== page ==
Note that in the above will, Robert, after mentioning two of his children by name (i.e. Elizabeth and David)  qualifies their names with the added statement “or her/his bodily heirs”.  That is because both of these children had predeceased him, but he wanted to acknowledge their children as heirs, entitled to their portion.

Elizabeth Guthrie--

The oldest child of Robert and Mary (Taylor) Guthrie, Elizabeth, was born 20 Feb. 1783 in Waxhaw, South Carolina.  She was only five years old when the family moved to Kentucky--first to Lincoln County and then to Madison County--where she spent her youth.  While living here in the “wilderness” she met a young man from York Co., PA, by the name of John Geery, whose family had recently moved there, and they became very close friends.  In fact, they were so close, that when her family moved to Tennessee in 1799 John Geery, who was her same age, followed them, not many years later.  While his parents and siblings remained in Kentucky, John struck out on his own and made his way to Williamson Co., TN where he and Elizabeth were married on 9 Dec. 1805, when both were about 22 years old. 

While living near her folks, in Williamson County, the John and Elizabeth Guthrie Geery had all six of their children:

William Geery                               b.  22 Sep 1806

Robert Geery                               b.    1 Dec 1808

Mary Geery                                   b.    4 Feb 1811

Catherine Geery                            b.  27 May 1813

Margaret Geery                             b.  16 Jun 1815

John Gideon Blackburn Geery      b.  25 Sep 1817

At the age of ten, their oldest child, William, became ill and died in Nov. 1816.  This was a terrible ordeal for the family, but the birth, the following year, of anther little boy helped to heal the sorrow. 

In about 1820, John and Elizabeth had heard of new lands opening up in a portion of what had previously been known as “Louisiana Territory” (from the purchase Thomas Jefferson made from Napoleon) but had just recently been made the newest state of the Union--Missouri.  John and Elizabeth were bold and decided to move from Tennessee and claim new lands in Ralls Co., Missouri, right on the boarder of Pike County.  Here they began clearing land for a nice farm, but tragedy struck the family when Elizabeth caught one of the many illnesses that plagued the Mississippi River valley, and she died there not long after their arrival, on 2 Sep. 1820.  John had just built a cabin near a perpetual spring, and marked out a space on the hillside behind his home for a private burial ground for his dear Elizabeth Guthrie Geery.  {His cabin, while still partially standing, is now in a collapsed condition, but still visible, and his Geery Family Cemetery is very much over-grown with trees and foliage with most of the grave markers broken and eroded--as of this writing--2009.}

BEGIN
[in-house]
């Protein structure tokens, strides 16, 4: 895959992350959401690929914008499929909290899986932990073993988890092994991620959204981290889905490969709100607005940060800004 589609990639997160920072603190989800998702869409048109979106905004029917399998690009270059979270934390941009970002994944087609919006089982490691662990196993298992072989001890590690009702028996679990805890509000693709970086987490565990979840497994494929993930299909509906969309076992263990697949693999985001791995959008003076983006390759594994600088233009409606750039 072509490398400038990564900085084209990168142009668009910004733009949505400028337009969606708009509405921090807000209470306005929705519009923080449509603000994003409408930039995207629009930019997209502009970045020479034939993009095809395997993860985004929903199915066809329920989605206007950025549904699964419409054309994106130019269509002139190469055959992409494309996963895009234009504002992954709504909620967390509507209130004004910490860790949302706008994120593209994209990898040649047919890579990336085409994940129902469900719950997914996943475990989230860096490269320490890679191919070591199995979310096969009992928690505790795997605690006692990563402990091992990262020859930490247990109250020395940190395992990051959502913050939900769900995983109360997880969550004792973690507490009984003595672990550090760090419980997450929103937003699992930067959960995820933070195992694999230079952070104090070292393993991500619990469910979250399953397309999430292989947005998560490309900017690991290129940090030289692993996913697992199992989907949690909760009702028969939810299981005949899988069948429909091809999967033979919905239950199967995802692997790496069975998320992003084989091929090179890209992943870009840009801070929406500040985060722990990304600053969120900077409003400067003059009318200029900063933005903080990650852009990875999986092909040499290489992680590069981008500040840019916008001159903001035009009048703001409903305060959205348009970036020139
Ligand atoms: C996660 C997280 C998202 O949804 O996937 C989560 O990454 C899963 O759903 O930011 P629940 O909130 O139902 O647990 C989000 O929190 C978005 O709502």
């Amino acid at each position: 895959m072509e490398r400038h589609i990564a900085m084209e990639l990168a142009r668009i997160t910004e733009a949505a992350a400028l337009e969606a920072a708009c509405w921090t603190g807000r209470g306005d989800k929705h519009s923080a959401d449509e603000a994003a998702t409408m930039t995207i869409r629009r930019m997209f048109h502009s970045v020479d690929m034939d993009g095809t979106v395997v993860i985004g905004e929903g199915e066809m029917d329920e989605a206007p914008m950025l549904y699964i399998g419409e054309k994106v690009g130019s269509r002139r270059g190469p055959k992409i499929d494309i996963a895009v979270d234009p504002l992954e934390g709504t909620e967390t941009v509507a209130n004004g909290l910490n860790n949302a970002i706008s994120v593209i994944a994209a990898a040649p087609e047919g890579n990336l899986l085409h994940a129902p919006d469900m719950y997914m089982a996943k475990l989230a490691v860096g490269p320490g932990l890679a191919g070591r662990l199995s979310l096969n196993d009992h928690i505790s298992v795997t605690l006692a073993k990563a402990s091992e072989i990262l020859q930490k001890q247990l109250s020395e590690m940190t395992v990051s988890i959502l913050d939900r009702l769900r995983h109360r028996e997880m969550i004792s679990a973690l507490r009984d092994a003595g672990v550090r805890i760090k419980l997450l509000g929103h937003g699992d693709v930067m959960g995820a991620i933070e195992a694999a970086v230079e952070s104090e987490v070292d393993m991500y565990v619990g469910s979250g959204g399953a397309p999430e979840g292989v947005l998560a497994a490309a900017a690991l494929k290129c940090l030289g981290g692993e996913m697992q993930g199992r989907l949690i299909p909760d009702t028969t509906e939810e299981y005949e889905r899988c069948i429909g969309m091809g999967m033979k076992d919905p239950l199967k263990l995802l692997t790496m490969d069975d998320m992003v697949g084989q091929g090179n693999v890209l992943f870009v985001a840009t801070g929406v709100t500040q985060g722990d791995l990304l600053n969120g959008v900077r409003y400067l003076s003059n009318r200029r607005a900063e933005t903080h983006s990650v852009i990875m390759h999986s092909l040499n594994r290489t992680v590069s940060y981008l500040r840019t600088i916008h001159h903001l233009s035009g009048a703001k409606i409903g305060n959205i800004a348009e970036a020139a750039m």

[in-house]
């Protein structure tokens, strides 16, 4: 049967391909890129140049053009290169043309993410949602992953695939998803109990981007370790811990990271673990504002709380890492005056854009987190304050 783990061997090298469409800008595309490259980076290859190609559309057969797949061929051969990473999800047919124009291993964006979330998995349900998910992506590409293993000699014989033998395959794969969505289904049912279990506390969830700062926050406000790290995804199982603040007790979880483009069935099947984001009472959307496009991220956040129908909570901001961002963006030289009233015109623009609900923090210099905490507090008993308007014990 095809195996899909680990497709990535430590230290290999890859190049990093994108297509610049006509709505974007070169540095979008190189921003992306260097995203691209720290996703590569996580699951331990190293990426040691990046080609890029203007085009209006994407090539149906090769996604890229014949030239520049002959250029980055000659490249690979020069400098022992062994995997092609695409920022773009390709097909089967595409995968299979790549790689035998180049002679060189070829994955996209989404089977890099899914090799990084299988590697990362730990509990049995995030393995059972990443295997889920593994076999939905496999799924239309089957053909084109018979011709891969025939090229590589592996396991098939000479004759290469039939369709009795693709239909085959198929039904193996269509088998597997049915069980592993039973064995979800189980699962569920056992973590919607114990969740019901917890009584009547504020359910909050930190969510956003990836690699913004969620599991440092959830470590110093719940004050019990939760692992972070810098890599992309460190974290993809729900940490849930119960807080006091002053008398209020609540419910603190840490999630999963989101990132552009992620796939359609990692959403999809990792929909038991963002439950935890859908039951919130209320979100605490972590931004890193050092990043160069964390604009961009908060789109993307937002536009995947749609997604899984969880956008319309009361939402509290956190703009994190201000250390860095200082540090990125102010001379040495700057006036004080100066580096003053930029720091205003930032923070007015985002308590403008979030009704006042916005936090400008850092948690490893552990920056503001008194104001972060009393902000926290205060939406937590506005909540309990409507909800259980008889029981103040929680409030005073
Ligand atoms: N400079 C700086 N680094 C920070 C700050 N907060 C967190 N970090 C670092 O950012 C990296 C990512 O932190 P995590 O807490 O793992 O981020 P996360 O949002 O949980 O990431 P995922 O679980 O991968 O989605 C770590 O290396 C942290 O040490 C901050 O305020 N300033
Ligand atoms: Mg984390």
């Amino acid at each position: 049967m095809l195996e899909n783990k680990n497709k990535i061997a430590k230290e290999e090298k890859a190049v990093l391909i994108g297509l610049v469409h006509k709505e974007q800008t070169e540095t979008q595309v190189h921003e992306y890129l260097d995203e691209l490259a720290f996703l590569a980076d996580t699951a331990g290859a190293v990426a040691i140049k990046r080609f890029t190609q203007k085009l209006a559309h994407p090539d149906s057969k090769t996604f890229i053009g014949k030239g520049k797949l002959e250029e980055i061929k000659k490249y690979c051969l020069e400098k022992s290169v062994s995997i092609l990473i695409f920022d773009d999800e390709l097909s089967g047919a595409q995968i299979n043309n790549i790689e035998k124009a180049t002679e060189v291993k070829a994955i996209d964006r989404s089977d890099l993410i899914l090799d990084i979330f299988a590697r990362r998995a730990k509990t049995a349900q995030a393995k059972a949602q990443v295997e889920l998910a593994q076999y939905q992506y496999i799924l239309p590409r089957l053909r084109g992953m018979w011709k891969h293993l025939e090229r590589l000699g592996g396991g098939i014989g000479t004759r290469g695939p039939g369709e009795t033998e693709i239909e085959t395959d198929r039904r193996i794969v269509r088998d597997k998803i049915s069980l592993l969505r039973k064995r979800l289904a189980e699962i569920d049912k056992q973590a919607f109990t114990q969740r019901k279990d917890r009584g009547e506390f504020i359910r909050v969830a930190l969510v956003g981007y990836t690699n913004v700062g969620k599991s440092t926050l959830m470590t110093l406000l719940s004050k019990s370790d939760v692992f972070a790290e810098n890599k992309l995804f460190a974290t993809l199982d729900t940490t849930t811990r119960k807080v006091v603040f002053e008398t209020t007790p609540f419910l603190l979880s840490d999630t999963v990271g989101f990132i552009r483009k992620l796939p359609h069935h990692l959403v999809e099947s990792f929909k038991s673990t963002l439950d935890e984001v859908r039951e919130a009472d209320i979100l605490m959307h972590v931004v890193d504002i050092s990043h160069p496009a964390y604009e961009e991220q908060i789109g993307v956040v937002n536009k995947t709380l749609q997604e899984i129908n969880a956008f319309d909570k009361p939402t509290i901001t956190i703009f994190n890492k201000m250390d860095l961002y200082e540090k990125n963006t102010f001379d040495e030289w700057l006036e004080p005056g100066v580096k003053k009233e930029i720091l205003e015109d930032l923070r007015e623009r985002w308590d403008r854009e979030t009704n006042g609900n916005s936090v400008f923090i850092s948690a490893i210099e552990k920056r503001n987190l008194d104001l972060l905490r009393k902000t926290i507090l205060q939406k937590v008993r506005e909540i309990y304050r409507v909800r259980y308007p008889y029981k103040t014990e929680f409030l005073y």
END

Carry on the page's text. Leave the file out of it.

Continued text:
Two years later, John married again, Elizabeth Hicklin on 21 Mar. 1822.  She died in 1830; and he married a third time, Elizabeth Costley (or Causton) on 11 Oct. 1831.  This wife also preceded him in death on 19 Oct. 1842; after which he married a 4th time, Jane Pittman, who was about 17 years younger than the aging John, and she outlived him.  John was buried in his family cemetery next to his other wives.

Headstone of Elizabeth Guthrie Geery

Located on a hillside on the Geery family farm in Ralls Co., MO.   Photo taken in 2003

Stone was broken, lying flat on the ground in an overgrown area, about 300 feet SW of John Geery’s home.

John Geery Headstone

Located on the John Geery family farm in Ralls Co., MO -- photo taken 2003

Top portion of the stone is broken and the writing is very difficult to read.

Bette Nebeker (a descendent) holding a chip from the top of John Geery’s headstone

Geery family cemetery in Ralls Co., MO -- 2003.

Map of Pike County, MO

Ralls County lies just to the north of Pike and the Geery/Guthrie farm (noted as #1 on the northside of this map) shows that the Geery farm, while in Ralls Co., was very closely associated with Pike Co., being right on its boarder and only a very few miles north of Frankford, Pike, Mo.